“Should we stay in the cave or should we find a new spot for tonight?”


Thus launched Saturday’s conversation between my dear beloved pal Lindsey and I as we sat cross-legged in our wonderful soft-earthed cave floor sipping Stanley french-press coffee from blue tin mugs. The Arkansan air was timid and peaceful, stooping down to caress the little creek which contained Buffalo River nestled just outside our haven.


We had journeyed our own voyages many miles to meet each other at Steel Creek Campground in northern Arkansas the previous Thursday; the last time I had been in the presence of the perspicacious Lindsey had been more than half a year ago in Austria.

Our reunion was exquisite, featuring Josie slow-motion jumping into Lindsey’s open arms, both eruptions of giggles echoing around the bluffs which towered over the campground. Immediately we clambered past the traditional camping grounds into the woods marked “do not camp past here” towards the river.  


We found a great bellow of a cave snug in a half-moon ring of trees and set up our hammocks amidst the trees. The gentle rippling of the creek serenaded our work and the benevolent breeze breathed through the golden leaves.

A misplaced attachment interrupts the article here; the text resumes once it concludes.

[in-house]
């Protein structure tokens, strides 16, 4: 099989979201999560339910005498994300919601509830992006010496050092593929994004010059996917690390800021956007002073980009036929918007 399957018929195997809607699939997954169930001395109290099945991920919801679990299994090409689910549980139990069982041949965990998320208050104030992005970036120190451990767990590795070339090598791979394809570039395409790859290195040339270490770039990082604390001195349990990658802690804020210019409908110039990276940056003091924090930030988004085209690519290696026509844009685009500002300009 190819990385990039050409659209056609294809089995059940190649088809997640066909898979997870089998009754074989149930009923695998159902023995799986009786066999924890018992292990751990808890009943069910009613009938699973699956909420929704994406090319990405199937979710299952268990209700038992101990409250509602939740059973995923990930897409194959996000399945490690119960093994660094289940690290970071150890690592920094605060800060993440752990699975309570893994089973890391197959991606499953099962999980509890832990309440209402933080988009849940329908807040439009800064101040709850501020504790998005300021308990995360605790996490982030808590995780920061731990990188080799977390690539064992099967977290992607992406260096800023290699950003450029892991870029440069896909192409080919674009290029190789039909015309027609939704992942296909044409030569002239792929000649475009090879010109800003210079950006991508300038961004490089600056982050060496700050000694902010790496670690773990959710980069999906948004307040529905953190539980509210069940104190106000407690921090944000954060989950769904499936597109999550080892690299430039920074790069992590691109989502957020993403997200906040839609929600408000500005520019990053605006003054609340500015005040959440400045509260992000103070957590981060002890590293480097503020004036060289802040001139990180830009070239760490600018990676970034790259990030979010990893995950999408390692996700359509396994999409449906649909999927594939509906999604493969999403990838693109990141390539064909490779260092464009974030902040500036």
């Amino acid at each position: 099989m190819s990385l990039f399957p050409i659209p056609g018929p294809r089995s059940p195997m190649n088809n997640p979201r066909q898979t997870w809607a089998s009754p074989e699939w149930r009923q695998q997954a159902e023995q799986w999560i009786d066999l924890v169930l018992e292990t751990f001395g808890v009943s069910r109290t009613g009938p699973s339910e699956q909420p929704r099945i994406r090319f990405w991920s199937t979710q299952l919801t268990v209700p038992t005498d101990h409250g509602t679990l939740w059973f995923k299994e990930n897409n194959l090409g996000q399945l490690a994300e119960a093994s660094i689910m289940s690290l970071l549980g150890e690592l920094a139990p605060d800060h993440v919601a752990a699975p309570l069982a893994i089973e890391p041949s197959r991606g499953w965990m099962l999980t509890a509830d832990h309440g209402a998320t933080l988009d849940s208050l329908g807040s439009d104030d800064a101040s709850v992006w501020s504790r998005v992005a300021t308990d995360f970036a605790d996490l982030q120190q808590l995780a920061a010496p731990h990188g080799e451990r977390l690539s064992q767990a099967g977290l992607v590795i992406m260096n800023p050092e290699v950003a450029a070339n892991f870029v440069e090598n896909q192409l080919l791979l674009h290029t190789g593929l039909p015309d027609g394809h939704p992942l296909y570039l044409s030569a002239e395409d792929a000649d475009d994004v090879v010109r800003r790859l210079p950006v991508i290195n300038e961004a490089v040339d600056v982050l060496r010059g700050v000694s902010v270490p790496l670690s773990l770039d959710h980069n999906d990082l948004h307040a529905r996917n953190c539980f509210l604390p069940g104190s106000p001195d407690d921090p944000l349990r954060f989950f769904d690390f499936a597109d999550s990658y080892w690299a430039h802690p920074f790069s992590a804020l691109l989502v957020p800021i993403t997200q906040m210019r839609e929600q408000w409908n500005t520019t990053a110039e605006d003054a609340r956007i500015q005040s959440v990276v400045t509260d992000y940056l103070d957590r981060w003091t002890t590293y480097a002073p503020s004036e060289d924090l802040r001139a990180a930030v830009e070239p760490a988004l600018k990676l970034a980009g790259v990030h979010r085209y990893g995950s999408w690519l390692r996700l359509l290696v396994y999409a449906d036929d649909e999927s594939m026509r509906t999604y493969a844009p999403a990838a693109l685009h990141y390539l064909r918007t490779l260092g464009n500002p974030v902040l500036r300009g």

My soul had craved this sort of adventure for many moons. This relentless forward progress. The majesty of meaningful conversation. This “whoops-I-forgot-soap-and-we’ll-be-here-four-days” sense of release.

Our cave was faultless; we called it our “PB Cave of Wonder” in honor of our mutual love for the great goddess Peanut Butter and how much verbal wondering we did while hankering over a propane stove of beans and veggies each night.

I would love to share with you the exfoliated details of each hour, for each hour meant something incredible. But for the sake of your time, I will simply skip to Saturday. A day and a night of infamy that shall not be long forgotten.

It began with a question:

“Should we stay in the cave or should we find a new spot for tonight?”

It was decided that we would venture back out into the unknown; we had capitalized our PB Cave of Wonder for too long anyways.

We spent the day hiking through quintessential Arkansan beauty, the weather as immaculate as could be hoped for; stopping for a capital lunch of avocado and chips and salsa, reading in the shade of fall-pigmented trees.